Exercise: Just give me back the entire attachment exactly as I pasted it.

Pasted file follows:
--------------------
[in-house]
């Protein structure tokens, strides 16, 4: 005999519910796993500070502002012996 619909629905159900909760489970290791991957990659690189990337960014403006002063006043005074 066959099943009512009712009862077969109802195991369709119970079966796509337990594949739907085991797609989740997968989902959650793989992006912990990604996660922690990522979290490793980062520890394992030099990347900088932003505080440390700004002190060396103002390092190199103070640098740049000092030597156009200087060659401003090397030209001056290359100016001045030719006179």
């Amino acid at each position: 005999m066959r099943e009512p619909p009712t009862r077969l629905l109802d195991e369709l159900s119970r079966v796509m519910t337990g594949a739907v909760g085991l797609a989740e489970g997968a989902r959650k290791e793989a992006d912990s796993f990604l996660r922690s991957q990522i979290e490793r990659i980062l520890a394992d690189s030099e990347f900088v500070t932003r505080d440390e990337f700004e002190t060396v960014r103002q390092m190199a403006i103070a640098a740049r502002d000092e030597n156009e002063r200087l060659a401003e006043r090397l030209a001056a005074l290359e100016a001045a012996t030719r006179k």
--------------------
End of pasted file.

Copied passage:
[in-house]
């Protein structure tokens, strides 16, 4: 005999519910796993500070502002012996 619909629905159900909760489970290791991957990659690189990337960014403006002063006043005074 066959099943009512009712009862077969109802195991369709119970079966796509337990594949739907085991797609989740997968989902959650793989992006912990990604996660922690990522979290490793980062520890394992030099990347900088932003505080440390700004002190060396103002390092190199103070640098740049000092030597156009200087060659401003090397030209001056290359100016001045030719006179």
């Amino acid at each position: 005999m066959r099943e009512p619909p009712t009862r077969l629905l109802d195991e369709l159900s119970r079966v796509m519910t337990g594949a739907v909760g085991l797609a989740e489970g997968a989902r959650k290791e793989a992006d912990s796993f990604l996660r922690s991957q990522i979290e490793r990659i980062l520890a394992d690189s030099e990347f900088v500070t932003r505080d440390e990337f700004e002190t060396v960014r103002q390092m190199a403006i103070a640098a740049r502002d000092e030597n156009e002063r200087l060659a401003e006043r090397l030209a001056a005074l290359e100016a001045a012996t030719r006179k």